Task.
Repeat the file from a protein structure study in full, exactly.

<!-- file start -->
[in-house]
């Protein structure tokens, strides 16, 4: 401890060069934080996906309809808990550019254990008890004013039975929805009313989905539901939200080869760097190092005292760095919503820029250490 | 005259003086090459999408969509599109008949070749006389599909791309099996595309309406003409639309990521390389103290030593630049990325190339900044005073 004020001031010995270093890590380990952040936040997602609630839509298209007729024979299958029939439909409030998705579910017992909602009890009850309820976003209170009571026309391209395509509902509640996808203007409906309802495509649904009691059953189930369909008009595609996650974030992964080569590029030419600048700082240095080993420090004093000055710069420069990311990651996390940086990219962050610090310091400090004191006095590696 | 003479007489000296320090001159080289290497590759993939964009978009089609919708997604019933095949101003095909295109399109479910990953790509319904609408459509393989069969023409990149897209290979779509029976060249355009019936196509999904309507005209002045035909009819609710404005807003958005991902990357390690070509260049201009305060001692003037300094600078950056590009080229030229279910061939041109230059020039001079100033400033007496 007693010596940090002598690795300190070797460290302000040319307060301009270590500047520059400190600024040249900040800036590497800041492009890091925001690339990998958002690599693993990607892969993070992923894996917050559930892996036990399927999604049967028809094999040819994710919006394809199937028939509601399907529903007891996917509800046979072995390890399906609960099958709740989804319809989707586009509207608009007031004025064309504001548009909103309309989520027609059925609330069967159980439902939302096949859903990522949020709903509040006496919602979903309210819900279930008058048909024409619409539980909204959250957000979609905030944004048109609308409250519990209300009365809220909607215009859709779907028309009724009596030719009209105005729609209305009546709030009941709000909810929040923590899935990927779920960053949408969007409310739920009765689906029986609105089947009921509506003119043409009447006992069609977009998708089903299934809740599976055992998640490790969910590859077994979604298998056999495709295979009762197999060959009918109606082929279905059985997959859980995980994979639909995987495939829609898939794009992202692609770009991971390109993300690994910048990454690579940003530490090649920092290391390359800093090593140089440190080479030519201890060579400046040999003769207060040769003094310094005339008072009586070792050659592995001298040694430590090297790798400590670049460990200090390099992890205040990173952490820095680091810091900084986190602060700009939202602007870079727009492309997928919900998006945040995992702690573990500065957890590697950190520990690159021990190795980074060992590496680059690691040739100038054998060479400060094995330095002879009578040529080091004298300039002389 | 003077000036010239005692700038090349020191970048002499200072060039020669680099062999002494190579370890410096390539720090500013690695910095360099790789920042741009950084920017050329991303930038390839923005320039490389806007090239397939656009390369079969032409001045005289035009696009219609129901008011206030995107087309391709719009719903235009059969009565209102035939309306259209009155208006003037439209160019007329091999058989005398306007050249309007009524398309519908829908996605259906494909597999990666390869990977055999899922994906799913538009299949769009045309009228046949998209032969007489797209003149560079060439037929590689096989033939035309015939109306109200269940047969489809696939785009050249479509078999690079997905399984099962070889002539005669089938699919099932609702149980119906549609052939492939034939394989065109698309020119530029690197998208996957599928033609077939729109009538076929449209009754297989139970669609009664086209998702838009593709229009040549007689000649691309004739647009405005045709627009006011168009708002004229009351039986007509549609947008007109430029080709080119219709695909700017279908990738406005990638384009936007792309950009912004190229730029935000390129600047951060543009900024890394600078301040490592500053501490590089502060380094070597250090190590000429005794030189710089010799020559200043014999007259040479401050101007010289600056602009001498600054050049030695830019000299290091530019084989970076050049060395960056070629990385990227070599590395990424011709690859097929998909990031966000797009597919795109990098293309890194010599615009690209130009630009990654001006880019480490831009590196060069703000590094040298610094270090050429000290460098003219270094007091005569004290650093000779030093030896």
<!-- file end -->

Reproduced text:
[in-house]
């Protein structure tokens, strides 16, 4: 401890060069934080996906309809808990550019254990008890004013039975929805009313989905539901939200080869760097190092005292760095919503820029250490 | 005259003086090459999408969509599109008949070749006389599909791309099996595309309406003409639309990521390389103290030593630049990325190339900044005073 004020001031010995270093890590380990952040936040997602609630839509298209007729024979299958029939439909409030998705579910017992909602009890009850309820976003209170009571026309391209395509509902509640996808203007409906309802495509649904009691059953189930369909008009595609996650974030992964080569590029030419600048700082240095080993420090004093000055710069420069990311990651996390940086990219962050610090310091400090004191006095590696 | 003479007489000296320090001159080289290497590759993939964009978009089609919708997604019933095949101003095909295109399109479910990953790509319904609408459509393989069969023409990149897209290979779509029976060249355009019936196509999904309507005209002045035909009819609710404005807003958005991902990357390690070509260049201009305060001692003037300094600078950056590009080229030229279910061939041109230059020039001079100033400033007496 007693010596940090002598690795300190070797460290302000040319307060301009270590500047520059400190600024040249900040800036590497800041492009890091925001690339990998958002690599693993990607892969993070992923894996917050559930892996036990399927999604049967028809094999040819994710919006394809199937028939509601399907529903007891996917509800046979072995390890399906609960099958709740989804319809989707586009509207608009007031004025064309504001548009909103309309989520027609059925609330069967159980439902939302096949859903990522949020709903509040006496919602979903309210819900279930008058048909024409619409539980909204959250957000979609905030944004048109609308409250519990209300009365809220909607215009859709779907028309009724009596030719009209105005729609209305009546709030009941709000909810929040923590899935990927779920960053949408969007409310739920009765689906029986609105089947009921509506003119043409009447006992069609977009998708089903299934809740599976055992998640490790969910590859077994979604298998056999495709295979009762197999060959009918109606082929279905059985997959859980995980994979639909995987495939829609898939794009992202692609770009991971390109993300690994910048990454690579940003530490090649920092290391390359800093090593140089440190080479030519201890060579400046040999003769207060040769003094310094005339008072009586070792050659592995001298040694430590090297790798400590670049460990200090390099992890205040990173952490820095680091810091900084986190602060700009939202602007870079727009492309997928919900998006945040995992702690573990500065957890590697950190520990690159021990190795980074060992590496680059690691040739100038054998060479400060094995330095002879009578040529080091004298300039002389 | 003077000036010239005692700038090349020191970048002499200072060039020669680099062999002494190579370890410096390539720090500013690695910095360099790789920042741009950084920017050329991303930038390839923005320039490389806007090239397939656009390369079969032409001045005289035009696009219609129901008011206030995107087309391709719009719903235009059969009565209102035939309306259209009155208006003037439209160019007329091999058989005398306007050249309007009524398309519908829908996605259906494909597999990666390869990977055999899922994906799913538009299949769009045309009228046949998209032969007489797209003149560079060439037929590689096989033939035309015939109306109200269940047969489809696939785009050249479509078999690079997905399984099962070889002539005669089938699919099932609702149980119906549609052939492939034939394989065109698309020119530029690197998208996957599928033609077939729109009538076929449209009754297989139970669609009664086209998702838009593709229009040549007689000649691309004739647009405005045709627009006011168009708002004229009351039986007509549609947008007109430029080709080119219709695909700017279908990738406005990638384009936007792309950009912004190229730029935000390129600047951060543009900024890394600078301040490592500053501490590089502060380094070597250090190590000429005794030189710089010799020559200043014999007259040479401050101007010289600056602009001498600054050049030695830019000299290091530019084989970076050049060395960056070629990385990227070599590395990424011709690859097929998909990031966000797009597919795109990098293309890194010599615009690209130009630009990654001006880019480490831009590196060069703000590094040298610094270090050429000290460098003219270094007091005569004290650093000779030093030896």